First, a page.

People are talking.
When Boise Weekly published an Oct. 9 essay about how Blue is the Warmest Color, an NC-17-rated film about love between two women, was apparently too hot for local theaters to handle, the nation's entertainment press pounced on our story.
Variety, the "show business Bible," ran a story with the Oct.10 headline, "Blue Is the Warmest Color Can't Play Idaho Theater Due to Obscenity." The Hollywood Reporter followed suit with its headline, "Racy Palme d'Or Winner Blue is the Warmest Color Won't Show in Idaho Theaters." Britain's The Guardian then picked up the story, its Oct. 10 headline reading, "Blue is the Warmest Color banned in Idaho as Sex and Alcohol Don't Mix."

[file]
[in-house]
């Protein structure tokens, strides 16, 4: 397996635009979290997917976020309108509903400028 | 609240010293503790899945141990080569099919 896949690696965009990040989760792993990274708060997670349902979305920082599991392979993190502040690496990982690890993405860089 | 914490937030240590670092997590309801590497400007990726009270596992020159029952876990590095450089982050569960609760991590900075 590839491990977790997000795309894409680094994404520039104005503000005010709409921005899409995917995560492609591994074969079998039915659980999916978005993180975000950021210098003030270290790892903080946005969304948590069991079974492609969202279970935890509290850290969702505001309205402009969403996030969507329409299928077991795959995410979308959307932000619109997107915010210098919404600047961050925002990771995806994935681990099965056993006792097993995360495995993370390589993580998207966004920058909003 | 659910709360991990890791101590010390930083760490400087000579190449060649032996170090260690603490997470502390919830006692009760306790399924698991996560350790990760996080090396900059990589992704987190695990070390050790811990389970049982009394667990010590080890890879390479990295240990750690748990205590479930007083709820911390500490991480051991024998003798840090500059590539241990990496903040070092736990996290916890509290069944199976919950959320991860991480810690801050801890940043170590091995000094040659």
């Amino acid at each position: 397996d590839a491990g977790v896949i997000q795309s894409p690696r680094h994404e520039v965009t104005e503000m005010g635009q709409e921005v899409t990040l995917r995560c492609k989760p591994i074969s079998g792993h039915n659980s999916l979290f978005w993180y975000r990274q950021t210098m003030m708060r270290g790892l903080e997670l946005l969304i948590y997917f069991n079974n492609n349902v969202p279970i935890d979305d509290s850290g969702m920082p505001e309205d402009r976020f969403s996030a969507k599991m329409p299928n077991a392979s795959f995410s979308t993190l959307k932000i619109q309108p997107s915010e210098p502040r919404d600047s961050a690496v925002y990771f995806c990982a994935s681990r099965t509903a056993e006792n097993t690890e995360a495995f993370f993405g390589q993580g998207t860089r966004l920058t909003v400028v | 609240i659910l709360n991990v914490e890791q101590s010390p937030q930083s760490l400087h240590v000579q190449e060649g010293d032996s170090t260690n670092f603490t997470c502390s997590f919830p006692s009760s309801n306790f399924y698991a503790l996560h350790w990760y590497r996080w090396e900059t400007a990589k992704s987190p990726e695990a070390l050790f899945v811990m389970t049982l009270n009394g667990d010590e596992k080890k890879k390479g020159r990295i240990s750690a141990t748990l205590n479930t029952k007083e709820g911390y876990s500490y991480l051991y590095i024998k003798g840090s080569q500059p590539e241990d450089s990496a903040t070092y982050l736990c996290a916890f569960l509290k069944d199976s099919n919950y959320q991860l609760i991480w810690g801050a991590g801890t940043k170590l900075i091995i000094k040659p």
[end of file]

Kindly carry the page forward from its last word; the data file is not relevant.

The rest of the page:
The controversy stemmed from our reporting on Idaho Code 23-614, which prohibits exhibition of "sexual intercourse..." and "any person being touched, caressed, or fondled on the breast, buttocks, anus or genitals." And with The Flicks--everyone's favorite showcase for critically acclaimed films--beer and wine license hanging in the balance, ownership has decided not to showcase any NC-17 films.
Sundance Films began tweeting out Boise Weekly's story: "Want to see the Palme d'Or winner? Let's get noisy Boise!"
Insiders at Sundance tell Boise Weekly that they've been actively working on securing a Boise showcase so that Idahoans may indeed get to see the film. Stay tuned.